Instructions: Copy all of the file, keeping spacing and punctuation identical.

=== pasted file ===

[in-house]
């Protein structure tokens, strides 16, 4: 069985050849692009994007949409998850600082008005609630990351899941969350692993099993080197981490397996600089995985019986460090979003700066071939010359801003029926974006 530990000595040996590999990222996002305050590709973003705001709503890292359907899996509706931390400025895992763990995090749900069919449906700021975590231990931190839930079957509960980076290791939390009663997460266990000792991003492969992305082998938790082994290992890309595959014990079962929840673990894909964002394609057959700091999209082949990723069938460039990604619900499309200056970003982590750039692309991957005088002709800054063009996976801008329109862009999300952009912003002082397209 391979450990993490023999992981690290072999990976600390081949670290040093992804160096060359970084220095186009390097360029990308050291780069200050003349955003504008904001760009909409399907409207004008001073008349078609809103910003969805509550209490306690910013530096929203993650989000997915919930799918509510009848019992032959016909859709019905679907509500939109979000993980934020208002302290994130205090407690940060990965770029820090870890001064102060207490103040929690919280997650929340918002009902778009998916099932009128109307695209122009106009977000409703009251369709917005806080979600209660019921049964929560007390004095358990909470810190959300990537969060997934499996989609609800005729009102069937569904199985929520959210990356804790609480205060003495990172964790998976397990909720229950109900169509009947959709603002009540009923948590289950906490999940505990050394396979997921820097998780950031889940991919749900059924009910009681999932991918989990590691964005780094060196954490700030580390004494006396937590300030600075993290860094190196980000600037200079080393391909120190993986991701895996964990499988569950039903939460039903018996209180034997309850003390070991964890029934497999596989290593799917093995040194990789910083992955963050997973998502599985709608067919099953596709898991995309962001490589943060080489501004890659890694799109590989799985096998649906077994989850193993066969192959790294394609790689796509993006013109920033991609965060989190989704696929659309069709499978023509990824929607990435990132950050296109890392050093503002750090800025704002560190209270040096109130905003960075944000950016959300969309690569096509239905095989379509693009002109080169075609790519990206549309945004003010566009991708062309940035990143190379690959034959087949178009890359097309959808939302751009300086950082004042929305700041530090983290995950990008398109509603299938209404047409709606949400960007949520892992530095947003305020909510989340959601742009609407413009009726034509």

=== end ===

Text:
[in-house]
């Protein structure tokens, strides 16, 4: 069985050849692009994007949409998850600082008005609630990351899941969350692993099993080197981490397996600089995985019986460090979003700066071939010359801003029926974006 530990000595040996590999990222996002305050590709973003705001709503890292359907899996509706931390400025895992763990995090749900069919449906700021975590231990931190839930079957509960980076290791939390009663997460266990000792991003492969992305082998938790082994290992890309595959014990079962929840673990894909964002394609057959700091999209082949990723069938460039990604619900499309200056970003982590750039692309991957005088002709800054063009996976801008329109862009999300952009912003002082397209 391979450990993490023999992981690290072999990976600390081949670290040093992804160096060359970084220095186009390097360029990308050291780069200050003349955003504008904001760009909409399907409207004008001073008349078609809103910003969805509550209490306690910013530096929203993650989000997915919930799918509510009848019992032959016909859709019905679907509500939109979000993980934020208002302290994130205090407690940060990965770029820090870890001064102060207490103040929690919280997650929340918002009902778009998916099932009128109307695209122009106009977000409703009251369709917005806080979600209660019921049964929560007390004095358990909470810190959300990537969060997934499996989609609800005729009102069937569904199985929520959210990356804790609480205060003495990172964790998976397990909720229950109900169509009947959709603002009540009923948590289950906490999940505990050394396979997921820097998780950031889940991919749900059924009910009681999932991918989990590691964005780094060196954490700030580390004494006396937590300030600075993290860094190196980000600037200079080393391909120190993986991701895996964990499988569950039903939460039903018996209180034997309850003390070991964890029934497999596989290593799917093995040194990789910083992955963050997973998502599985709608067919099953596709898991995309962001490589943060080489501004890659890694799109590989799985096998649906077994989850193993066969192959790294394609790689796509993006013109920033991609965060989190989704696929659309069709499978023509990824929607990435990132950050296109890392050093503002750090800025704002560190209270040096109130905003960075944000950016959300969309690569096509239905095989379509693009002109080169075609790519990206549309945004003010566009991708062309940035990143190379690959034959087949178009890359097309959808939302751009300086950082004042929305700041530090983290995950990008398109509603299938209404047409709606949400960007949520892992530095947003305020909510989340959601742009609407413009009726034509």